You, a kind and decent person and lover of all of our planet’s gentle animals, will be pleased to learn that tardigrades used in a recent experiment conducted by researchers at the University of Kent were “handled according to the ethical rules for invertebrates with the consent of the departmental ethics officer.” That’s a relief: Tardigrades, after all, are sweet little microscopic chunksters, lovers of moss and fresh water, harmless little fellows with nicknames like “moss piglets” and “water bears.” They live all over, merrily going about their business in all environments, in some cases in conditions you or I would find explosively, gruesomely unsurvivable. They’re tiny little eight-legged manatees. Unambiguously cute. I for one am glad to know that tardigrades used in human scientific experiments are watched over by an ethics officer and handled according to established ethical rules. Whew.
Why, here’s one now, stopping by to say just how much he appreciates not being subjected to extraordinary violence in order to marginally advance humankind’s understanding of astrobiology. Hi buddy!
That’s nice. So how’d that experiment at the University of Kent go? How were our friendly tardigrade pals handled, under the watchful eye of a dedicated ethics officer? Well, first they were fed mineral water and moss (yum) and then two or three at a time were loaded into a water-filled shaft inside a nylon encasement called a “sabot.” Tardigrades enjoy water environments, so this sounds pretty cozy. Then the sabot was, ah, frozen solid for 48 hours, putting the tardigrades into a period of suspended animation known as a “tun state.” This is less good but ultimately acceptable, because tardigrades will reliably return to normal life after nine hours of thawing following this sort of deep freeze. So at the end of the experiment the little guys would go right back to munching on moss, none the worse for wear! Yay!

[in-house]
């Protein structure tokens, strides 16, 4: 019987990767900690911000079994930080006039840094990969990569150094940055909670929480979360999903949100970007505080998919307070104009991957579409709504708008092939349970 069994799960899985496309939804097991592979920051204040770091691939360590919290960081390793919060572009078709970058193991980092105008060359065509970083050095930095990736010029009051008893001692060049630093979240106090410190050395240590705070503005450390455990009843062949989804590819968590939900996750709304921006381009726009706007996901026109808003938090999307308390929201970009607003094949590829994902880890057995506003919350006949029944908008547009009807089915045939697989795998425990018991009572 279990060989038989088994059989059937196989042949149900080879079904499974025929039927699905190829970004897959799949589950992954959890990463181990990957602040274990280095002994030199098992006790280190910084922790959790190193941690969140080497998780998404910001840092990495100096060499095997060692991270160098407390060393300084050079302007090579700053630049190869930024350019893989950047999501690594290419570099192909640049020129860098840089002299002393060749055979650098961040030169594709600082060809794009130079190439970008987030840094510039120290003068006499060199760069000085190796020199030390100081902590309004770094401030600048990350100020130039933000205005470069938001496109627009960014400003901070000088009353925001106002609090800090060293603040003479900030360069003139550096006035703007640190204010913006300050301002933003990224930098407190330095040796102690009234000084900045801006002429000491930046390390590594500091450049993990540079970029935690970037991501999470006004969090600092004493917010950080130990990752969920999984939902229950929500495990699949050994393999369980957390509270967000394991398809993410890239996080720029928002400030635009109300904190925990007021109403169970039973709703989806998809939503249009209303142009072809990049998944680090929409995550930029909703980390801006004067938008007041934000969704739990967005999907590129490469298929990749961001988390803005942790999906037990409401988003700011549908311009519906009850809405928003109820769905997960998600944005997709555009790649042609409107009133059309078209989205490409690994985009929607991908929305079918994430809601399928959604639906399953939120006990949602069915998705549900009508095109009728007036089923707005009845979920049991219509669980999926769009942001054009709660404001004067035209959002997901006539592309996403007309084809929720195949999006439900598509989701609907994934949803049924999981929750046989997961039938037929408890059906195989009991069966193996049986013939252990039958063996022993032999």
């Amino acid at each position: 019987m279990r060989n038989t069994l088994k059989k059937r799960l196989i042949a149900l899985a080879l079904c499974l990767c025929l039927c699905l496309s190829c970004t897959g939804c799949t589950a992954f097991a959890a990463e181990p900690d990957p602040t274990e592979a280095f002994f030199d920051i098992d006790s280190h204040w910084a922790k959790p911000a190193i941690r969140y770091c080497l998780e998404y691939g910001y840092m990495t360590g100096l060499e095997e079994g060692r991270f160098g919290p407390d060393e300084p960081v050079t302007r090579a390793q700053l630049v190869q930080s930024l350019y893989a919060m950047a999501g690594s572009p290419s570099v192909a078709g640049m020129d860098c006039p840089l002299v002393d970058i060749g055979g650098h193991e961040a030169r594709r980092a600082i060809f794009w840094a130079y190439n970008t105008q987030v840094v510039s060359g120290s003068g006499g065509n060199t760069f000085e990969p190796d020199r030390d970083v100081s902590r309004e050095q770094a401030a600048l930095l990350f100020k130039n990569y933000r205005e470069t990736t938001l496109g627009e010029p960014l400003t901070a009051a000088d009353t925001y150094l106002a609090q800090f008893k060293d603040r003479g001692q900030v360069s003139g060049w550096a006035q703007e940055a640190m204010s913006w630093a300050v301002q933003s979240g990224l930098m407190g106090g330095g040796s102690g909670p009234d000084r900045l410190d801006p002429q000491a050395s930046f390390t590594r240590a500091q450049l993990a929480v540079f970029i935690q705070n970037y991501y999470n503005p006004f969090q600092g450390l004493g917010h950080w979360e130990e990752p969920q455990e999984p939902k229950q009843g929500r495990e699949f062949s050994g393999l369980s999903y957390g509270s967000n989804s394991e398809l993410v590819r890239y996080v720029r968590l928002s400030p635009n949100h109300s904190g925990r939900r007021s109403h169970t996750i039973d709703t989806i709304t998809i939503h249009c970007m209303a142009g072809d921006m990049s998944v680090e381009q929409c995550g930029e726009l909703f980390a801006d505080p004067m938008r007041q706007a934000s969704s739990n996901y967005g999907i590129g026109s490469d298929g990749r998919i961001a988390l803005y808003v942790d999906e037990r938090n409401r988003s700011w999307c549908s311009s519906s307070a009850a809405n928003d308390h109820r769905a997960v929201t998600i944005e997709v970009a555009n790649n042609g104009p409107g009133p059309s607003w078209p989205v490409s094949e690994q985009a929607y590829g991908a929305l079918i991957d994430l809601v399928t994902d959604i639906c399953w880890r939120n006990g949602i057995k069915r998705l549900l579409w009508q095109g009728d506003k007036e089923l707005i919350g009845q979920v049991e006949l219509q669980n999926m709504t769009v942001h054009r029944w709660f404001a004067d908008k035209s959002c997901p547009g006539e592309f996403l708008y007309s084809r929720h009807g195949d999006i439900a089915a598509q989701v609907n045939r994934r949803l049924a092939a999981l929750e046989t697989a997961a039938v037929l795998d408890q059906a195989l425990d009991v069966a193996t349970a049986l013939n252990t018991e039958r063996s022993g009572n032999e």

So what happened to the sabots between freezing and thawing, you are asking? How would scientists use these frozen capsules, carefully ensconcing a small group of brave little sleeping tardigrades, to advance our understanding of the universe? For answers, let us turn to the journal Astrobiology, which published the results of the study earlier this month:
They were fired from a two-stage light gas gun at sand targets in a vacuum chamber. The whole sabot impacted the target in each shot. Six shots were executed at speeds from 0.556 to 1.00 km s−1.
If I am understanding this correctly, it is considered ethically upstanding to freeze tardigrades inside a bullet, load the bullet into a gun, and fire the gun at a solid target? This seems at the very least to be extremely rude, but at least we know that tardigrades, which can live in outer space and survive acute radiation and prolonged starvation, are perhaps the hardiest, most resilient animals on the planet. Surely the ethics officer established at the outset that being frozen halfway to death and then smashed into things at unfathomable speeds would minimally upset the little water bears?
In the shots up to and including 0.825 km s−1, intact tardigrades were recovered post shot, but in the higher-speed shots only fragments of tardigrades were recovered. Thus, shortly after the onset of lethality, the tardigrades were also physically broken apart as impact speed increased.
Sweet Jesus! So the sleeping frozen tardigrades were killed and also ripped apart like wads of wet toilet paper? I am having trouble imagining an ethics officer signing off on this experiment and also considering herself good at her job! These so-called “ethical rules” evidently allow you to quite literally explode your invertebrates so long as you treat them to a meal of moss and mineral water first. I highly, highly doubt the tardigrades understood the nature of the bargain when they sat down for that final meal. Enjoy your supper, sweet moss piglets, for soon you will be a grisly spray of frozen shrapnel.